I think that women activists in the first years of the Arab spring have enjoyed a lot with the free space where they could take part in all political activities and push society forward to get more rights – in terms of political and economical struggle. However, after what occurred – either in Tunisia, Egypt, Yemen or Libya, women involved in activism are getting back to the first step. The situation is better in Tunisia but it is still dramatically bad in other cases.

• • •

This article was also published in Croatian, on H-Alter.

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art of resistance, Egypt

Egypt: The Women Of The Village.

Hidden Hope/photo © Heba Khamis/

I was raised in a small village, in a humble, hardworking environment. Stories with such background always find a special place in my heart, I can relate to them and I can understand their depth, the struggle they are telling.

When it comes to harsh village life, in many places of the world, women are still those who get the worst of it. The Women of the village by Egyptian photographer Heba Khamis gives insight into such story.

It is a story about village women in Egpyt and their everyday journey, a journey they take because they need to do it in order to survive. They face hunger as they search for a better life – job, money, being able to provide for themselves.

In a country like Egypt, where a major part of society cannot imagine a place for a woman except in her home, with her family and under her husband’s control – this journey in search for work is particularly significant and risky for women.

hama0

“Um Alaa comes from Ezbet Sakhawy in Kafr al-Sheikh. The village is named after her family. Traders come to her house so that she can buy whatever she needs, while the rest of the women have to go to the markets. Each village market is held on only one day of the week. This means that if any of them wants something during the week, she has to go to a different village.”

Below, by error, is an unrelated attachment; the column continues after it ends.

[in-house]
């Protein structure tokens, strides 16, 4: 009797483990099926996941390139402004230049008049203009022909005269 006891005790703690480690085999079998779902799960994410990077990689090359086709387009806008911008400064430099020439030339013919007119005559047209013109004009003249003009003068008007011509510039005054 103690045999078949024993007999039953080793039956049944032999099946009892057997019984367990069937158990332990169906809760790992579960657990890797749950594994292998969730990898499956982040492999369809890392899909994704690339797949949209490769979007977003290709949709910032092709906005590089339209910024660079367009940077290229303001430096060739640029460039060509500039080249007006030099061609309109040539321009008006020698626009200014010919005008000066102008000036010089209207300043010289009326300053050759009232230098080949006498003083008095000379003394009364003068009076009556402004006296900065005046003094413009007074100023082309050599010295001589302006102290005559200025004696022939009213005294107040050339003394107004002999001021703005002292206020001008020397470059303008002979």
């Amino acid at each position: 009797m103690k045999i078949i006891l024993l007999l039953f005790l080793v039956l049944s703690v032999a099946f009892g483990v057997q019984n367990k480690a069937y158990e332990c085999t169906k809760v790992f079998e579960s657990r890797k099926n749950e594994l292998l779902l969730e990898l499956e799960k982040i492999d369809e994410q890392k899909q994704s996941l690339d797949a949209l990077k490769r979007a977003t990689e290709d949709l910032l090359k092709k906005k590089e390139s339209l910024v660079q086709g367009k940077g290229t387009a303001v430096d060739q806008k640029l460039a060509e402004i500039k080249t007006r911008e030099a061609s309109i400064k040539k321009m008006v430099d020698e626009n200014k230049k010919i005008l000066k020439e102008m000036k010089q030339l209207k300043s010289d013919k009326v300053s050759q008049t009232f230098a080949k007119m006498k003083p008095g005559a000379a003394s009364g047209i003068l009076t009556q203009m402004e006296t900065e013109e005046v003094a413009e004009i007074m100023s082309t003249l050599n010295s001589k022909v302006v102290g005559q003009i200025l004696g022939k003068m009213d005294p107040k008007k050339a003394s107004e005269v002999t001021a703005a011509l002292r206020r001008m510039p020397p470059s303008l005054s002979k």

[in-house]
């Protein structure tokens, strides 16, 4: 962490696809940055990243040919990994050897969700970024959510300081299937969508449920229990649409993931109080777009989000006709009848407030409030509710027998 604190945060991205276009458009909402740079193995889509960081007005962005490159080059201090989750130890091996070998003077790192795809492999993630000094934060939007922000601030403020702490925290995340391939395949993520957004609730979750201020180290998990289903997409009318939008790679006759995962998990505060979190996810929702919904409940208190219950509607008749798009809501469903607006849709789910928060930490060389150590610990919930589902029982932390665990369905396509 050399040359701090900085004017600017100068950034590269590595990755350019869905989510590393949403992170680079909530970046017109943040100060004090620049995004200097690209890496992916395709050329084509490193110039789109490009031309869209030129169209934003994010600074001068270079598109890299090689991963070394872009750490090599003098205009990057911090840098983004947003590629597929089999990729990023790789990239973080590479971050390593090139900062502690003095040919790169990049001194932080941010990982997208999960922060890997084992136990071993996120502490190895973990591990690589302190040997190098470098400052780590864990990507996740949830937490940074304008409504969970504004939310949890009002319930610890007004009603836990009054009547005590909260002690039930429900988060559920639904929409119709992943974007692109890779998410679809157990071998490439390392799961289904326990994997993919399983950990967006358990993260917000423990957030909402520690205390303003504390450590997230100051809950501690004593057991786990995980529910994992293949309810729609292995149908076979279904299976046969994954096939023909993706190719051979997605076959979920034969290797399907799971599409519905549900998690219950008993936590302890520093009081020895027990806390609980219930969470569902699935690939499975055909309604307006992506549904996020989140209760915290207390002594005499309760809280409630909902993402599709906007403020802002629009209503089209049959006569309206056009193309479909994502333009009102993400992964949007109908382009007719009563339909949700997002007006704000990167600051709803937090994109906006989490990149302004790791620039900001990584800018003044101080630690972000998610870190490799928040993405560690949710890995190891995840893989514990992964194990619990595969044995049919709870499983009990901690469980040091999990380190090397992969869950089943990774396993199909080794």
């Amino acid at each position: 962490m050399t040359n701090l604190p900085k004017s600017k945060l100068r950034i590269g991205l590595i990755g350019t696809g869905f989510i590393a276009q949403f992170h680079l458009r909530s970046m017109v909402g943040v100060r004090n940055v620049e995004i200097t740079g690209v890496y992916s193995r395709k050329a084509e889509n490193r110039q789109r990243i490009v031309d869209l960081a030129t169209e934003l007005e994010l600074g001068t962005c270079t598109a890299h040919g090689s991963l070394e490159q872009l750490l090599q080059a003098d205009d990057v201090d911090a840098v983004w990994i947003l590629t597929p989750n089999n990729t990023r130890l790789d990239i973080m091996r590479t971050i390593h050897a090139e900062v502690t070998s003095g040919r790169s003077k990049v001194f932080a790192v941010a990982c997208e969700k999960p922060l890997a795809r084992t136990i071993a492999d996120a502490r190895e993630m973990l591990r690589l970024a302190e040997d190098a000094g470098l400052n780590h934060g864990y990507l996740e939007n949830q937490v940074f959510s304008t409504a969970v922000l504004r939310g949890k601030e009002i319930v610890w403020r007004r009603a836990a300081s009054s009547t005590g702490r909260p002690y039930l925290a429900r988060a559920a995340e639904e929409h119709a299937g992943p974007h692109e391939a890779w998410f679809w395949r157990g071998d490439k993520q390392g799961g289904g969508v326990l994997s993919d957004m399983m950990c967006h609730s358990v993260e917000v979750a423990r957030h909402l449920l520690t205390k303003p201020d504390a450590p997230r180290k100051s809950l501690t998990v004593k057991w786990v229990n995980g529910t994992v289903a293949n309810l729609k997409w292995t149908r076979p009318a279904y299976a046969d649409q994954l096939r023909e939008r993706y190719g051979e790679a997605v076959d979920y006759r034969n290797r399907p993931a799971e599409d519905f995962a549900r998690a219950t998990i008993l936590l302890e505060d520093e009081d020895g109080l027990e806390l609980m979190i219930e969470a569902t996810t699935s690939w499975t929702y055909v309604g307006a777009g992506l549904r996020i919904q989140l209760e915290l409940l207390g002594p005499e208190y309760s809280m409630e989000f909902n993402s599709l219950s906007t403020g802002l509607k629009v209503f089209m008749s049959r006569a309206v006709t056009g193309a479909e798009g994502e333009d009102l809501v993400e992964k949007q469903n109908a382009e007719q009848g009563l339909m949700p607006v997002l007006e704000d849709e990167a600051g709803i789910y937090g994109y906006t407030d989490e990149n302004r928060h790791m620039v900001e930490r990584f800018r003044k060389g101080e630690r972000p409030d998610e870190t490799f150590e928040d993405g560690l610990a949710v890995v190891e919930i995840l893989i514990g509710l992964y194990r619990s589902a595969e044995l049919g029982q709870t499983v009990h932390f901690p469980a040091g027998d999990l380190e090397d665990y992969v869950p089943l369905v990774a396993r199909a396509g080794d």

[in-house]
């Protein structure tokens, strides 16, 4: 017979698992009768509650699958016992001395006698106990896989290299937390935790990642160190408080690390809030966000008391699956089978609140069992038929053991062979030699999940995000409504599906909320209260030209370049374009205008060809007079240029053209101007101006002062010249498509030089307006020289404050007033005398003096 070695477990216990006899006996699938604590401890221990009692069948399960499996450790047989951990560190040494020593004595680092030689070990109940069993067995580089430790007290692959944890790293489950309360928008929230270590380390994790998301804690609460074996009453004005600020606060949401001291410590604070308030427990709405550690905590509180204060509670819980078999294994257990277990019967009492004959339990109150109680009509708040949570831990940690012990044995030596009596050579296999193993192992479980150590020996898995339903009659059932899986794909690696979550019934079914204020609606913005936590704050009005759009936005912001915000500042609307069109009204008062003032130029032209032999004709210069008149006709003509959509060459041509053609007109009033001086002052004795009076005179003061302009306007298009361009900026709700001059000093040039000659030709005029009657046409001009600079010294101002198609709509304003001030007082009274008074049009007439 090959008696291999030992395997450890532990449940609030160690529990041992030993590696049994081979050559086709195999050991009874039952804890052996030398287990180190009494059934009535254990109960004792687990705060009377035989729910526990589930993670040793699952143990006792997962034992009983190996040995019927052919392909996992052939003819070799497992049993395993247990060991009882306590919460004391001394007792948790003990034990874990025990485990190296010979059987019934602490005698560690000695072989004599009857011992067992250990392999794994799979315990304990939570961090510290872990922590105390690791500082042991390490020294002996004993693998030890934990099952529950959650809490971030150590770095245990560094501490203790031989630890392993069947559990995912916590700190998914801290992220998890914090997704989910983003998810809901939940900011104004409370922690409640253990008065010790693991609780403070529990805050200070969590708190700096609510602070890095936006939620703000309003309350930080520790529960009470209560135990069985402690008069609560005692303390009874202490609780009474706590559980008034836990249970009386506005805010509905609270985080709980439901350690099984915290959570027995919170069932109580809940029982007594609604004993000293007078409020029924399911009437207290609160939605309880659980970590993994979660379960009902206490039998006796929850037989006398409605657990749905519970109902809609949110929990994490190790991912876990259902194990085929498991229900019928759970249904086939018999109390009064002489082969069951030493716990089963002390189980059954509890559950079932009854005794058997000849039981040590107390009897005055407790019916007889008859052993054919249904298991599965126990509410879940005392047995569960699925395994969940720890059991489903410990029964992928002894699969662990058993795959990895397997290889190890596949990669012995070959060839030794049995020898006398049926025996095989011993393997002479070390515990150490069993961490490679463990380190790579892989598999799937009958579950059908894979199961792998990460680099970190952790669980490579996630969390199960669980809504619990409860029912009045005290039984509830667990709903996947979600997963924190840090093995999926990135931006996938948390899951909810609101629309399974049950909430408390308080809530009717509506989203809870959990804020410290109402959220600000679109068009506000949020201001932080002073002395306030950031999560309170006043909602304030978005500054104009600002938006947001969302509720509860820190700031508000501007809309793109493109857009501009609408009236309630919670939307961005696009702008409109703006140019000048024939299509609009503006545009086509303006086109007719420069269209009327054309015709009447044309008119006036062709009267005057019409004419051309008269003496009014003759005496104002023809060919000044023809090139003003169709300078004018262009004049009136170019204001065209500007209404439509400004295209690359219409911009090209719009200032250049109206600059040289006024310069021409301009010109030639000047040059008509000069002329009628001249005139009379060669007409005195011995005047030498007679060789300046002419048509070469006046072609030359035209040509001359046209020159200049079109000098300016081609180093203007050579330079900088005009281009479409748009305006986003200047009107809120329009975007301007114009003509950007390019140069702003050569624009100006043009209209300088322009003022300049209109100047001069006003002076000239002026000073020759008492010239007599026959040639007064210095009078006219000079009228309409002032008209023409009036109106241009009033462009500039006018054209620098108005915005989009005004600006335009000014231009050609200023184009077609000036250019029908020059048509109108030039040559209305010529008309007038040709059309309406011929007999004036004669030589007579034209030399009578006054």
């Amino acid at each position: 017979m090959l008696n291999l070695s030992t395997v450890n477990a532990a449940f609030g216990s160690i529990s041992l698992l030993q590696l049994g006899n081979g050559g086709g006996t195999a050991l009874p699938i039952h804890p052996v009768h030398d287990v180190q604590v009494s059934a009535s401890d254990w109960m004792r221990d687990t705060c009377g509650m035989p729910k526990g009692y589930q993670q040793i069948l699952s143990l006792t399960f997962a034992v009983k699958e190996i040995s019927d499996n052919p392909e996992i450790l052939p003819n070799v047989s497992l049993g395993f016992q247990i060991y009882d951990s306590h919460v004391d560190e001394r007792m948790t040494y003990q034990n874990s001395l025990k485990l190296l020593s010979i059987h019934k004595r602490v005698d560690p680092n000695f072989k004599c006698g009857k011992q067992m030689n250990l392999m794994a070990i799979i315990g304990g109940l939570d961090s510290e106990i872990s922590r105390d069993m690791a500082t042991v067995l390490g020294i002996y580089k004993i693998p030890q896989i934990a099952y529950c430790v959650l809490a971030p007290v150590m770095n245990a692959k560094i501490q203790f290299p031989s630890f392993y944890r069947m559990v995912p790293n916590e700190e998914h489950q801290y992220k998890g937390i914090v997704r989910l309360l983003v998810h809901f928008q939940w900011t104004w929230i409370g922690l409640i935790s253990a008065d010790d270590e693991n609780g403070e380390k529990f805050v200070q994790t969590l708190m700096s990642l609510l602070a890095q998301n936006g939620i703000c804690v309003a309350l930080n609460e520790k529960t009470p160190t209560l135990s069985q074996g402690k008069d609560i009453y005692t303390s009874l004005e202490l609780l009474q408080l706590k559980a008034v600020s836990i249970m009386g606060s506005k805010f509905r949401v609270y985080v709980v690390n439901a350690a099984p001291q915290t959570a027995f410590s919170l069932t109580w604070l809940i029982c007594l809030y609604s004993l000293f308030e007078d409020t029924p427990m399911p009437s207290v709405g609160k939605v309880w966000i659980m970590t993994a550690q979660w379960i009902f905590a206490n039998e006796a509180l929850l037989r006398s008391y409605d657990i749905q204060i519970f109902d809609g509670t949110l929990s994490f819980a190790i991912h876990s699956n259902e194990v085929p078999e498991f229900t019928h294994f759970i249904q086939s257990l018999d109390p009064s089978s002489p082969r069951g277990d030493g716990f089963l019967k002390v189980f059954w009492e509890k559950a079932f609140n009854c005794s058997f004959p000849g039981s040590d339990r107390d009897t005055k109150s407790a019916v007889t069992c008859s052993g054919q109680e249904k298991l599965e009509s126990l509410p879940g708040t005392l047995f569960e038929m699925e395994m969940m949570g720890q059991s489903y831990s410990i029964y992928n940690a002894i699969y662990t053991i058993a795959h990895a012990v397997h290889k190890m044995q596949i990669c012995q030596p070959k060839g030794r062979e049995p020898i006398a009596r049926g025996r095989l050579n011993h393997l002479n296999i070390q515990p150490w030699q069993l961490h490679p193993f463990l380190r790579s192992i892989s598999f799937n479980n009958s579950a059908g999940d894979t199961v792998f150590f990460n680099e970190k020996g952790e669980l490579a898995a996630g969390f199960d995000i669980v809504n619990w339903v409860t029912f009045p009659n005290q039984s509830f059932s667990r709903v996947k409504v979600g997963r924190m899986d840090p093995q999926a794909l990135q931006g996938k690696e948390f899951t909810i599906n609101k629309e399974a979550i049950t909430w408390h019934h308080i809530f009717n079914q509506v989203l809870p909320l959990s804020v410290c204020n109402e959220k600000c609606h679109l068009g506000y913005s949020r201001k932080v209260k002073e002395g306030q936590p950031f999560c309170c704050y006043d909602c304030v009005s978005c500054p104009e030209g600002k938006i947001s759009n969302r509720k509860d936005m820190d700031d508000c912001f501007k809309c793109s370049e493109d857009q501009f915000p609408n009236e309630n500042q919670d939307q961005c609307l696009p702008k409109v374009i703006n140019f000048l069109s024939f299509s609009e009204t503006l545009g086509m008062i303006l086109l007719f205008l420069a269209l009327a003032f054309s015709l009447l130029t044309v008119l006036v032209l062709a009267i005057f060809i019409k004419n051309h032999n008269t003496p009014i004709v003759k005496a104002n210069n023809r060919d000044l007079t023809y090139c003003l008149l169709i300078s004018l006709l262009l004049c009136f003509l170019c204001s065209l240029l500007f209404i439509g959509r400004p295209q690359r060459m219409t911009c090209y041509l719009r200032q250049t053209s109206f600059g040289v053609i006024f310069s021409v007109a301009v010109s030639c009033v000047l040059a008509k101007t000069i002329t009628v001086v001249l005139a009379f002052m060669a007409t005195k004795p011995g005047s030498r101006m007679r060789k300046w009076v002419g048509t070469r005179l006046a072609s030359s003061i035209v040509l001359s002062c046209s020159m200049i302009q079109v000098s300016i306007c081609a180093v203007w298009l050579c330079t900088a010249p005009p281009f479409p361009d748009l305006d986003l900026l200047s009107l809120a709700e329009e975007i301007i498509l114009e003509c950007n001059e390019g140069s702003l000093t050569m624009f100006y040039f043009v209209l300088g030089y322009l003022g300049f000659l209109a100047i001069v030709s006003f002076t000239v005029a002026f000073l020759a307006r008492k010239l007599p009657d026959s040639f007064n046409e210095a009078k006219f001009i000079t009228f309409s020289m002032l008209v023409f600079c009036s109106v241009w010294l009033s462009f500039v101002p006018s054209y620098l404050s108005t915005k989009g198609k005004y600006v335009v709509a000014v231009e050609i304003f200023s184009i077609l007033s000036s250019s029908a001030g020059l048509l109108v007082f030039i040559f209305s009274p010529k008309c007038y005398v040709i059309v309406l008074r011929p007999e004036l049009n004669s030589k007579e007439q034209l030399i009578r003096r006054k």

hama1

“Seda, known as ‘Um Dalia’, works in Khurshid market in Sayah Kafr al-Sheikh. She is judged for sometimes showing her bare arms as she works. Though she has daily contact with the city, she still lives in a conservative society. Um Dalia is the mother of five girls, all of whom have completed higher education. She has managed to marry off three of them. Her next goal is to find husbands for the remaining two.”

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“Her struggle begins as the sun rises, hurrying to catch the morning train to Alexandria. If she fails, the day is lost because there are no other cheap trains. The only remaining option then is to hire a car with other women for LE50 per person.”

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“Hope for a better life is Salma’s companion. She is a 22-year-old a university student in her third year of study. Her subject is the origin of religion. Salma must organize her week carefully, rationing time for study and travel, covering her university costs and taking care of her family. As the eldest daughter, she is the one who looks after her sick father. Because of all these demands on her time, she attends university only one day a week, on Sunday. She has to work all the other days of the week. In the foreground, Hamida, 44 years old, is married and works to ensure that the children of her late brother have a decent life.”